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Old 12-14-2016, 02:23 PM   #9
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My heatercraft squirrel cage heater on low and medium is no more noisy than any of my other heaters and way more quiet than the reverse cycle units. Really can't be heard above engine noise which is quiet enough to hold normal conversation volume.

Down to 30 degrees outside the 40,000 btu heater warms the cabin to t shirt weather on my 40 footer which is a big saloon for a 40 footer.

My setup uses a heat exchanger so isn't as efficient as straight plumbed.
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Old 12-14-2016, 05:47 PM   #10
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Great system going from port to port but once you turn off the engine the heat output declines very rapidly (Ive been told). Not the ideal set up except for when you are underway.
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Old 12-14-2016, 08:42 PM   #11
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My 3HM35F (34.5hp) was freshwater cooled.

My present bus heater is very noisy and it almost never gets used. I just run the Wabasto. Can't hear it underway. And it makes more heat .. But my bus heater is not large. I have an old E-Spar unit that I've never run. Took it out of my Albin and bought a Wabasto. Never tried the E-Spar. I probably could be talked into sending it to you free plus freight .. Northland?
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Old 12-14-2016, 10:16 PM   #12
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I made my own bus heater. Used an auto heater core, biggest one I could find, and an engine room squirrel cage blower. It is loud on high, but I set up a dropping resistor so it has a low speed setting. Most of the time low speed is sufficient, can't hear it over the engine/stereo/etc.
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Old 12-14-2016, 11:01 PM   #13
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Ski,
Sure hope it's not the kind of electric motor that has problems w low voltage. When I get time I'll probably redo mine.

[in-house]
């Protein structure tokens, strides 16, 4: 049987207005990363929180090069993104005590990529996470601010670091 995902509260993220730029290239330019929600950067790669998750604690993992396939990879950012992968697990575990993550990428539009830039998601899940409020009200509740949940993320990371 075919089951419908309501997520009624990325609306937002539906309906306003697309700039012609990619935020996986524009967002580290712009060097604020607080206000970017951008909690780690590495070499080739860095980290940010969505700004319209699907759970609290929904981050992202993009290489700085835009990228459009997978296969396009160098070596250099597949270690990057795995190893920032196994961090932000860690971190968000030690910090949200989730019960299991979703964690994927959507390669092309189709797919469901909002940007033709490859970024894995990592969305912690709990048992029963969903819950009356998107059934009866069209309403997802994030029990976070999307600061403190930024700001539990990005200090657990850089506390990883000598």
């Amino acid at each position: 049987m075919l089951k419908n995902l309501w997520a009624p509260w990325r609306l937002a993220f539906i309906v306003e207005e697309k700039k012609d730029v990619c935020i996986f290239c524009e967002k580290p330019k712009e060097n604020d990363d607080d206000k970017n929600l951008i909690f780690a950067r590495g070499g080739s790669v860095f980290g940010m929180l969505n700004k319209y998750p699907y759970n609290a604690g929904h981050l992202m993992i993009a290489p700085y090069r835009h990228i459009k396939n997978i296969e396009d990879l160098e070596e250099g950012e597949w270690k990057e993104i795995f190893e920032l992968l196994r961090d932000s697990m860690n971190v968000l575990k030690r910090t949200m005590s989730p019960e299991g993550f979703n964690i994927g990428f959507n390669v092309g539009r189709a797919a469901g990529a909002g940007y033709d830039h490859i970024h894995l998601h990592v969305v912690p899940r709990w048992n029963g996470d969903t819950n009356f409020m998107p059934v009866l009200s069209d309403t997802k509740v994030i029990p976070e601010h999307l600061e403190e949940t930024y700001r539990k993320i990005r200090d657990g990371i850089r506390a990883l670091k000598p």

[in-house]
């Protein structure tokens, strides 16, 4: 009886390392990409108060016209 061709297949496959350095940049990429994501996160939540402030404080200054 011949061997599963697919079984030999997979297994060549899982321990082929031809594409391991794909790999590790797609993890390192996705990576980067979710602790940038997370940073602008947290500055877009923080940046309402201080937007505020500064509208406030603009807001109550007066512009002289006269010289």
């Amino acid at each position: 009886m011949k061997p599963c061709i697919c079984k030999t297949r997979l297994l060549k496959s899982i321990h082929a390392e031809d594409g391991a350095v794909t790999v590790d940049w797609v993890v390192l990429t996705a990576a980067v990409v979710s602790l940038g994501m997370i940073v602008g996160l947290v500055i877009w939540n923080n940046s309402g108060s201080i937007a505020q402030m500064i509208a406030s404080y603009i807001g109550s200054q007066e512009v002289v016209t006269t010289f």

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Old 12-14-2016, 11:32 PM   #14
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To me your idea of having a set of valves to shut off and bypass the heater would be ideal. I was contemplating putting this setup on my (current) water heater and (future) bus heater loops.

Trying to extend my season as well.
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Old 12-14-2016, 11:42 PM   #15
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I use a marine (bus like) heater in each cabin/compartment. Also for forward window defroster. The baseboard radiators I replaced took almost 10x longer to heat a cold boat. Both of my mains can be tapped for heat when running. Also have a pellet stove and diesel stove with coils that can be cut in the loop. Some of my heaters have attachments for flexible hose to solve the cold spots. All are on thermostats that control valves. The heaters are 3 speed and I don't notice the noise, but I don't hear well.
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Old 12-29-2016, 07:33 PM   #16
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Cappy, I made my own but look for hydronic heater manifolds at the plumber's shops or maybe Home Despot. Might save some effort. I also used Pex, which is easy to work with (plan your crimps ahead!) and cheap. Use lots of valves in case of bleeding issues and maintenance. Also, you will need a header tank. Hurricane makes a good one.
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Old 12-30-2016, 01:53 PM   #17
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Quote:
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you will need a header tank.

Mine is plumbed off the heat exchanger tank (which has the overflow tank ). Isn't that sufficient? The block mounted FWC circuit is plumbed from the outlet of the pump to the hot water heater, then back to the exchanger, then to the tranny cooling. I was thinking of just running the loop from the water heater to a bus heater then to the exchanger and tranny.


I am a firm believer in pex.